CHARLOTTE — All last week, Randy Jordan, the Washington Redskins’ running backs coach, had been telling the team’s backs about how the Carolina Panthers’ defense had struggled against the run. As Sunday’s game grew closer, the talks turned into a plea.

“I need you to take this game over,” running back Chris Thompson said Jordan told them in their meetings.

And then they did. The highlights of Washington’s third win of the year — a 29-21 victory over the stumbling Panthers — probably will feature the final moments, when Washington nearly squandered a two-touchdown lead with 1:51 remaining by allowing a touchdown, botching an onside kick recovery and then holding on by stopping the Panthers four times from inside the 5-yard line.

But the game was won in a way the Redskins had hoped to play all year, with their backs bursting through the line and storming downfield.

Sunday was Derrius Guice’s breakout game after knee injuries had robbed him of much of his career’s first two seasons; he rushed for 129 yards and two touchdowns. But Sunday was about Adrian Peterson, too. He ran for another 99 yards, and his fourth-quarter touchdown ultimately clinched the game.

“It was really a group effort through the running game, no doubt about it,” interim coach Bill Callahan said in his postgame news conference.

It had taken Callahan a long time to come to that news conference, so much that several players already had left the locker room when he finally made the short walk down the hall to the Bank of America Stadium’s interview room. But there had been so much to discuss, such as the Redskins finishing with 362 yards of total offense, explosive running back Christian McCaffrey being held to 102 total yards and rookie quarterback Dwayne Haskins coming up big with several key completions.

Oh, and the fact that with two straight wins, Washington is the hottest team in an otherwise frozen NFC East, has moved past the New York Giants into third place and is just two games behind second-place Philadelphia and three behind the division-leading Dallas Cowboys — with all three of those teams left on the schedule.

But that’s for another day. Sunday was about a running game that finally took off and a defense that held on for dear life just when it looked as if everything was about to fall apart.

Guice brought the Redskins back to life Sunday after they had fallen down 14-0. He took a handoff late in the first quarter with Washington on its 25, cut right and rocketed downfield for 60 yards — a play that led to a field goal and the slow revival of Washington’s offense.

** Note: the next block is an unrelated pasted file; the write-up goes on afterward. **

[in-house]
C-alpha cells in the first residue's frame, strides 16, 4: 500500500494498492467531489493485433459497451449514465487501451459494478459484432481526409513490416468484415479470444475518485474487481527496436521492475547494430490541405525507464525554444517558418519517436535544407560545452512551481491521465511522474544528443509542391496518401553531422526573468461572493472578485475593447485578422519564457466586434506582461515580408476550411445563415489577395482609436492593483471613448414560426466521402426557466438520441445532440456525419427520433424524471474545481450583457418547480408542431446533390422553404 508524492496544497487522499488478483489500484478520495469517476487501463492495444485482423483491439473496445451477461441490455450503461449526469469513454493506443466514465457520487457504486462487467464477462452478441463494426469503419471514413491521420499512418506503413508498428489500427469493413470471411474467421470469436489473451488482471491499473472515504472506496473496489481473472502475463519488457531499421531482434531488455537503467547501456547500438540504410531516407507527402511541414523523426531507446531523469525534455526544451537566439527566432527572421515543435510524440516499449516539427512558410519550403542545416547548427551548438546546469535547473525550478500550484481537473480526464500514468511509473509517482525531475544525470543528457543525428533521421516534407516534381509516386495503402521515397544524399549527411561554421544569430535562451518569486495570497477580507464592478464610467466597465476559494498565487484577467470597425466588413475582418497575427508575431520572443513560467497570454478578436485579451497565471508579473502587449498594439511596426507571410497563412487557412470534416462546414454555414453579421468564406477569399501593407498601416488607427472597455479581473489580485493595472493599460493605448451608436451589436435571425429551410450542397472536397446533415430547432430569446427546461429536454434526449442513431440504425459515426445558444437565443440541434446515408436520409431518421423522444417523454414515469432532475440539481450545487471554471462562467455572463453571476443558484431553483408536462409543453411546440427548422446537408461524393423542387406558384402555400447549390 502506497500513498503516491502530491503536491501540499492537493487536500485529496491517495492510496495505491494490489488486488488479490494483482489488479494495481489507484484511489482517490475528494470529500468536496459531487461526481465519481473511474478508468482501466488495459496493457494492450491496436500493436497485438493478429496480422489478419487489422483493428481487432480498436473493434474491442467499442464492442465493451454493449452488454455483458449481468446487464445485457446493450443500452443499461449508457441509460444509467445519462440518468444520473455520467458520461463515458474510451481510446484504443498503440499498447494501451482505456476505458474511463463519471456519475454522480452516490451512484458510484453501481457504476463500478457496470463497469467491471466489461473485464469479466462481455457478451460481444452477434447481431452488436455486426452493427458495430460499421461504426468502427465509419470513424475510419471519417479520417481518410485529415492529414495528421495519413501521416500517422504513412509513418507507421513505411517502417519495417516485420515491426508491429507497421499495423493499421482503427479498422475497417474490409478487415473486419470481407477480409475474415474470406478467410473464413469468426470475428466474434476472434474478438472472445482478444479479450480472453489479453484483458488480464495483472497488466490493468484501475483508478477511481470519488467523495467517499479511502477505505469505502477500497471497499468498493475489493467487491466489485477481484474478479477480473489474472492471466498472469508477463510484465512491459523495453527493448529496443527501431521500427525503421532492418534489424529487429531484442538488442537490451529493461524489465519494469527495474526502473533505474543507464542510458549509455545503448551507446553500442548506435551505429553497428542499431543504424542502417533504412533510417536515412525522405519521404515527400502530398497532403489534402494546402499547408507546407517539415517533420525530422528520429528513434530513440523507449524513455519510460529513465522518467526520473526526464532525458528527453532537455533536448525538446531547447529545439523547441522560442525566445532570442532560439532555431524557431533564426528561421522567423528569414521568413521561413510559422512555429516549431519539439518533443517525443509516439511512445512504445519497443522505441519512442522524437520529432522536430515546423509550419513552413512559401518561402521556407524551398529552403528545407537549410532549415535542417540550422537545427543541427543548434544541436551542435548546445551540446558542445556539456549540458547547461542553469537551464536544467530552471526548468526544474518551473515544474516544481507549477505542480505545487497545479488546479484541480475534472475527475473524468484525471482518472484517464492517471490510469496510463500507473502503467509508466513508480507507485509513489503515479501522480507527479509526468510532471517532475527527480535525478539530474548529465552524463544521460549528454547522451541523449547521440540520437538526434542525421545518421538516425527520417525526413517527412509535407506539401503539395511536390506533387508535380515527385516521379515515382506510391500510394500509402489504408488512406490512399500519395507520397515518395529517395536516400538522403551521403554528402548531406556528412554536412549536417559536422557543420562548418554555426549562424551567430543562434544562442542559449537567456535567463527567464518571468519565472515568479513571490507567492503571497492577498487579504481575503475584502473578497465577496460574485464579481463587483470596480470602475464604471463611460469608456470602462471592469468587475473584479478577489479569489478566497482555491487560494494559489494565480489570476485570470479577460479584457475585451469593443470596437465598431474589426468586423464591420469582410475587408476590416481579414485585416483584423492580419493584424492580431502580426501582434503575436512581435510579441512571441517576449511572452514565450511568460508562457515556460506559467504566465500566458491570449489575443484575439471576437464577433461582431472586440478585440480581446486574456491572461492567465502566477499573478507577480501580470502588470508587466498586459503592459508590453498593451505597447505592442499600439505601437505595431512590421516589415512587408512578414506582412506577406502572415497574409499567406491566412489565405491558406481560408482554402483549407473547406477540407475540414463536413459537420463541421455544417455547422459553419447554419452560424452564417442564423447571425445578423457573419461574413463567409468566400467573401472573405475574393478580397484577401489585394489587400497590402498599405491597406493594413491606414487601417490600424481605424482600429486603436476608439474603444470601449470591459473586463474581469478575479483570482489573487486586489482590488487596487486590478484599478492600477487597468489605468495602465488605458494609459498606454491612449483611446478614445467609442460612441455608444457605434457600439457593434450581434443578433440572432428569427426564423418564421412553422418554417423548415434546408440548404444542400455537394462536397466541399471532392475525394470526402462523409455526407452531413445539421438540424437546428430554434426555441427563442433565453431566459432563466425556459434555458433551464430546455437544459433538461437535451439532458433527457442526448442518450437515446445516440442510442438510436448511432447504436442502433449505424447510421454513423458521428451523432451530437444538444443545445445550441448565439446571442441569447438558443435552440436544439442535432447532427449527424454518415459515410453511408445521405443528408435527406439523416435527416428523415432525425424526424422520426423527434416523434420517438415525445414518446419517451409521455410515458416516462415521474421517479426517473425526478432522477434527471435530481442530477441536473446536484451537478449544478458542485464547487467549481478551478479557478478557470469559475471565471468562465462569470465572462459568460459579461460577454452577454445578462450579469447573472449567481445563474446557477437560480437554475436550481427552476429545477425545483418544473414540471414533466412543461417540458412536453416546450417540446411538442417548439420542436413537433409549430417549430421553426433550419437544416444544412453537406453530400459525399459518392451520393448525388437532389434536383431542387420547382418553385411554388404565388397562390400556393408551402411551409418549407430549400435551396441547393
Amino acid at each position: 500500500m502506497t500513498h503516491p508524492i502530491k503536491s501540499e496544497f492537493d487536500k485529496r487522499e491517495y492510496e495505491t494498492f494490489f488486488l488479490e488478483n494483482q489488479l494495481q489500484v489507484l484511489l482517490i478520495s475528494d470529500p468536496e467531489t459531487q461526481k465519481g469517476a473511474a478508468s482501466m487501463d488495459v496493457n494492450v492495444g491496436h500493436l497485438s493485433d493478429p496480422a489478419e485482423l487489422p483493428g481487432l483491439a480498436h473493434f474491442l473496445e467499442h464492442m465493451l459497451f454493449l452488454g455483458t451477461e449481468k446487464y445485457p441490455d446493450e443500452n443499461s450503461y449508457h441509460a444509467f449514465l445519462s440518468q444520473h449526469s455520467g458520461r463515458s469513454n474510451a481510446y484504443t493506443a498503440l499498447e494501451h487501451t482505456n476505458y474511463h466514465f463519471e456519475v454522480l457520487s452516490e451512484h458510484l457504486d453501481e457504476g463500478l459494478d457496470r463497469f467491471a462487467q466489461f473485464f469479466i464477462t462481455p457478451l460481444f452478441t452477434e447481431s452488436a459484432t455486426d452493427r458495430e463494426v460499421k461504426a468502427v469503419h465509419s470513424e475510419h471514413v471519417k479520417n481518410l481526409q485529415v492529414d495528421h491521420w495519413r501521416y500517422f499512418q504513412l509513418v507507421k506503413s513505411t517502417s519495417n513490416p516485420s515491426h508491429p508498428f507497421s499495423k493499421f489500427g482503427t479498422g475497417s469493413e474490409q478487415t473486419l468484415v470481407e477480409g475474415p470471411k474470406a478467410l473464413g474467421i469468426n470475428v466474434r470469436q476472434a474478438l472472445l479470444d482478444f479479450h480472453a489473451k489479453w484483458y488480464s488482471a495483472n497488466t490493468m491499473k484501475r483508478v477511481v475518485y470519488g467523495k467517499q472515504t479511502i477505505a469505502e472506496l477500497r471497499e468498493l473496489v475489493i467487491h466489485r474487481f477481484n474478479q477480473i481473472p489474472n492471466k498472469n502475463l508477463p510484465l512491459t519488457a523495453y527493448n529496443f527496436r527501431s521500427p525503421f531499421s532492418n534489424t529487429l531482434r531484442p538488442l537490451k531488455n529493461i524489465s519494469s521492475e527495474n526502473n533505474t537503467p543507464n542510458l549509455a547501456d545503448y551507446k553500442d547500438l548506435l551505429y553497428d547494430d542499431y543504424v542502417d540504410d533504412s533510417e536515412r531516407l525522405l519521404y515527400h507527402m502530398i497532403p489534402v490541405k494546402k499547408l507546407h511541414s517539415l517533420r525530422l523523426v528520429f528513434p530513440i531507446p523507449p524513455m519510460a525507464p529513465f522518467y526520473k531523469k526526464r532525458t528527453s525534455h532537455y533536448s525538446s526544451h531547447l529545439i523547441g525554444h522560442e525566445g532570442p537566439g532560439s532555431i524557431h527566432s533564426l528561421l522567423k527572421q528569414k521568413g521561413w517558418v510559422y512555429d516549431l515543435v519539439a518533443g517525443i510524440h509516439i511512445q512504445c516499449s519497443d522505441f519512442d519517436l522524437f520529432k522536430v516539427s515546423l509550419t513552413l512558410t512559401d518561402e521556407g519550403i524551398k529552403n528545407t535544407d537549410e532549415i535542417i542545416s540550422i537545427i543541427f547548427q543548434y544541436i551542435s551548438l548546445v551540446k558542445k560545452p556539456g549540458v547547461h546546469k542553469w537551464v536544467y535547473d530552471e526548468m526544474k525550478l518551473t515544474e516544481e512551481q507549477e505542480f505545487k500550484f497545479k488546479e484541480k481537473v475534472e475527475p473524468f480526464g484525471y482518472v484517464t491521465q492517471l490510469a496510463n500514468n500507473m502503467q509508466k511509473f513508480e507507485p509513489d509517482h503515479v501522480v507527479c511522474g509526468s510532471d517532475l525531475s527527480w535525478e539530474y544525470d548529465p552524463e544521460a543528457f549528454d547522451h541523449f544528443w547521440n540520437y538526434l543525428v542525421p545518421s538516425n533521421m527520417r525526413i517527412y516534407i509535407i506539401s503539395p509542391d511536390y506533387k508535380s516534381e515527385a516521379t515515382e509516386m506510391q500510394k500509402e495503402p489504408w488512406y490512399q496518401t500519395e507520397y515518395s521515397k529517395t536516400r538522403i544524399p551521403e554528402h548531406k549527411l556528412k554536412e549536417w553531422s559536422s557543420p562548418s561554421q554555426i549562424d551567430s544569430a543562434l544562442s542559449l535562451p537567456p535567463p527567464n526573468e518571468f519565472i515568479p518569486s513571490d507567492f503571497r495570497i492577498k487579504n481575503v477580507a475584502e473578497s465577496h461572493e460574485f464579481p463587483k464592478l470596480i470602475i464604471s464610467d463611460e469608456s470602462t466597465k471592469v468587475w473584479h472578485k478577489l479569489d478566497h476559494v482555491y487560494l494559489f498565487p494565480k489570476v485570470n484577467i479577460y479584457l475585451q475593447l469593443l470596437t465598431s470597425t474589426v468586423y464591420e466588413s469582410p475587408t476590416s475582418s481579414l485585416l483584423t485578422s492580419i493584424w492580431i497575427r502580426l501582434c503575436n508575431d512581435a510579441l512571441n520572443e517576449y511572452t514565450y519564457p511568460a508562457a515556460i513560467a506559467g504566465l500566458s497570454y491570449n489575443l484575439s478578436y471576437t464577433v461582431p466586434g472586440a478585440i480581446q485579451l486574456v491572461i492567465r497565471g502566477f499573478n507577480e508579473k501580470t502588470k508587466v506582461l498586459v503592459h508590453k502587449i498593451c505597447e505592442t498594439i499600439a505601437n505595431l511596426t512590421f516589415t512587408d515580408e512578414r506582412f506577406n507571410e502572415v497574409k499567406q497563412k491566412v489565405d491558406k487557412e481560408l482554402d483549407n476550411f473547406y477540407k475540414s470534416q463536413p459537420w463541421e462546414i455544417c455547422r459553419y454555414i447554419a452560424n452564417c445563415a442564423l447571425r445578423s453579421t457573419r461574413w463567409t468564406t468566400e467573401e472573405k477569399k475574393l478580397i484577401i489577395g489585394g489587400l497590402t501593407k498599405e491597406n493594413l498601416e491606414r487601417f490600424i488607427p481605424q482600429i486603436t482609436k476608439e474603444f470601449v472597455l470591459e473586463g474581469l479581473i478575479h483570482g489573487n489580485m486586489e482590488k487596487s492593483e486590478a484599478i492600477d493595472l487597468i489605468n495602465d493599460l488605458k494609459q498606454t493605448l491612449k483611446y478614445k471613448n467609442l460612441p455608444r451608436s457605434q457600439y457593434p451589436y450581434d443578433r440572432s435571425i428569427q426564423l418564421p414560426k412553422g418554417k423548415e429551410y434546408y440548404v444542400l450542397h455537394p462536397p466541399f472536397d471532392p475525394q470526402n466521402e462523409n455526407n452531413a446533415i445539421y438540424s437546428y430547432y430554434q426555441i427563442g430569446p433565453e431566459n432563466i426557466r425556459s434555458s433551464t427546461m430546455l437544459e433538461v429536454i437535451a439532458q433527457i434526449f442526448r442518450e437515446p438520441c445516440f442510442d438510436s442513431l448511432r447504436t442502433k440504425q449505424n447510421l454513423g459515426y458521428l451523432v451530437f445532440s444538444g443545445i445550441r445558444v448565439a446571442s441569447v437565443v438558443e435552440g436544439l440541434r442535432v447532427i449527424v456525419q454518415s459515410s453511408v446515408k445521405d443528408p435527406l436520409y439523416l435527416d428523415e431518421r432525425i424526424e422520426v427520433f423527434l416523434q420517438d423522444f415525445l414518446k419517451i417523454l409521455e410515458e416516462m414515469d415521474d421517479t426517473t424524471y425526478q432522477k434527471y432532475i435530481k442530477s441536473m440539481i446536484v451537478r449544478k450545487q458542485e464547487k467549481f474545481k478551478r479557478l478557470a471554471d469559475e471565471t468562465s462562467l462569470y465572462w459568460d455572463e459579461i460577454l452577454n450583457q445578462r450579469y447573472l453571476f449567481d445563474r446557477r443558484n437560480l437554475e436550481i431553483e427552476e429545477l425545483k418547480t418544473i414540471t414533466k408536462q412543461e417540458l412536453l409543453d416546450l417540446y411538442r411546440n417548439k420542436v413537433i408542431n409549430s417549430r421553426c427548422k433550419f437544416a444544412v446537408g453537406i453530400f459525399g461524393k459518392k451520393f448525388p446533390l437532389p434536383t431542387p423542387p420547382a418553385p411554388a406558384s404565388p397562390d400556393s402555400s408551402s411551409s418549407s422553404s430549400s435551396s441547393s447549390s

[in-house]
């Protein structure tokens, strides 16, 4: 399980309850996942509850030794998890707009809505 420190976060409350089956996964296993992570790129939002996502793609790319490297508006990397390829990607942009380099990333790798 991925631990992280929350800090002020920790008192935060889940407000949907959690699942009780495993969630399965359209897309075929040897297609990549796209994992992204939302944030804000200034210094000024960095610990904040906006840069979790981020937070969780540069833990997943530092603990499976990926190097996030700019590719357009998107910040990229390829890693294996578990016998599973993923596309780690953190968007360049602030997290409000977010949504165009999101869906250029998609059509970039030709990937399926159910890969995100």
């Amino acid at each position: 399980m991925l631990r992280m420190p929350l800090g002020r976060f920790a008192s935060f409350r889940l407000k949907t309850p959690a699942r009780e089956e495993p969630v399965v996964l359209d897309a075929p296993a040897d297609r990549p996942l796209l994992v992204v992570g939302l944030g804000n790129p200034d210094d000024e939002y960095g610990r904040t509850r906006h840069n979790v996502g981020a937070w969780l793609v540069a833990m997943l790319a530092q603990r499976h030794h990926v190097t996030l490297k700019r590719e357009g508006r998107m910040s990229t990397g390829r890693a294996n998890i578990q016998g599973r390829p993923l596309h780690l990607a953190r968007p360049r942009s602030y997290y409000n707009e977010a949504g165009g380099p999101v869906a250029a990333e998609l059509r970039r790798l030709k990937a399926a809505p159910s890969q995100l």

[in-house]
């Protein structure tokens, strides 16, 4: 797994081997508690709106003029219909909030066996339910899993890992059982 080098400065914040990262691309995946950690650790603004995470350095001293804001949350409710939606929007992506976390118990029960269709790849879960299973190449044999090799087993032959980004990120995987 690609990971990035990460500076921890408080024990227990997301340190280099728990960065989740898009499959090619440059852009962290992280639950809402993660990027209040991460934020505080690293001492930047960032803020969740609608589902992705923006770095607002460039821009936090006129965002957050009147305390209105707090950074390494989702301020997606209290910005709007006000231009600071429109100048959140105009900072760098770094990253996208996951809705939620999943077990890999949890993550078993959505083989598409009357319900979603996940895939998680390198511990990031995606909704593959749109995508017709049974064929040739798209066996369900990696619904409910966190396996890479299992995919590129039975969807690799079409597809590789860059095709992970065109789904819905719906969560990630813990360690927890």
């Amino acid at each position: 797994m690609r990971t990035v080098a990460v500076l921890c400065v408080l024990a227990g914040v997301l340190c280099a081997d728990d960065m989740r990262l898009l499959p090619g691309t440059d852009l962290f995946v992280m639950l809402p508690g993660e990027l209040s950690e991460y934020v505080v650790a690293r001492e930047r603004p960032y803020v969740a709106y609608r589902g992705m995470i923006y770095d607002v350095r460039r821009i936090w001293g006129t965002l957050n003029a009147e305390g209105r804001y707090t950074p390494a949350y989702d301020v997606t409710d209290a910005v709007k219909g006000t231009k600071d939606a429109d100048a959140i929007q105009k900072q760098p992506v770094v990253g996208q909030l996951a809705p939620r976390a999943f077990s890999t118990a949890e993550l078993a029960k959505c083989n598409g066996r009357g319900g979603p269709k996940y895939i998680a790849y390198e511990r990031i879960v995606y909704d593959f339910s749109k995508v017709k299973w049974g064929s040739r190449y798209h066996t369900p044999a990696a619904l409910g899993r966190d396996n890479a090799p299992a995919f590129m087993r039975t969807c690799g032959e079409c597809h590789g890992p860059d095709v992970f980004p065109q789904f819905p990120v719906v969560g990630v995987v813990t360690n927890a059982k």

After that it was a mix of Guice and Peterson for the rest of the day, the 22-year-old second-round draft pick from last year switching off with the 34-year-old future Hall of Famer who is on the team because of Guice’s torn ACL suffered in the summer of 2018. Back and forth they went, blowing through holes and shaking through tacklers as the Redskins scored 29 straight points on three field goals and Guice and Peterson’s touchdowns in the third and fourth quarters.

“We finally got it,” guard Ereck Flowers said of Callahan’s long-promised running dominance. “We’ve been working hard, and finally everything came together.”

Across the locker room, Peterson smiled.

“It seems like we found the right recipe,” he said.

A moment later, Guice came from the shower and prepared to get dressed. He beamed. A group of reporters gathered around him. He pulled on a pair of undershorts and a gold and black silk dress shirt. A Redskins official asked him to put on pants. Guice laughed. The pants remained in a pile on the bottom of his locker. He had waited a long time for this day. The television cameras were finally there for him. His pants could wait.

“I’ve always had confidence, just bad luck and couldn’t really show it,” Guice said, standing there in his underpants and a dress shirt. “It’s always been there, though.”

“They finally got to see the two-headed monster,” he added, referring to the tandem of him and Peterson. “These are the days I have been waiting on since they called him when I tore my ACL.”

He looked around. The rest of the players had left. Undoubtedly, there would be meetings about the game’s final two minutes, about how the Panthers went 75 yards in 2:35 to cut a 29-14 deficit to 29-21. There would be lots of discussions about what Callahan said was a missed assignment on the onside kick that let Carolina get the ball back when it appeared no Redskins player moved to recover the dribbling football. There would be plenty of meetings trying to determine how the Panthers went 51 yards on five plays to the Washington 1-yard line.

But all anyone probably will remember are the four plays when the Redskins’ defense wouldn’t let the Panthers get the game-tying touchdown, how two linebackers who weren’t even on the active roster last week — Chris Odom and Nate Orchard — forced Panthers quarterback Kyle Allen to fumble on fourth down and that Haskins would make it onto the field to take the game’s final victorious snap a week after he had failed to do so.

And they would remember the day Derrius Guice finally broke free and became another hope for a brighter tomorrow, even if this season is too fractured to be saved.

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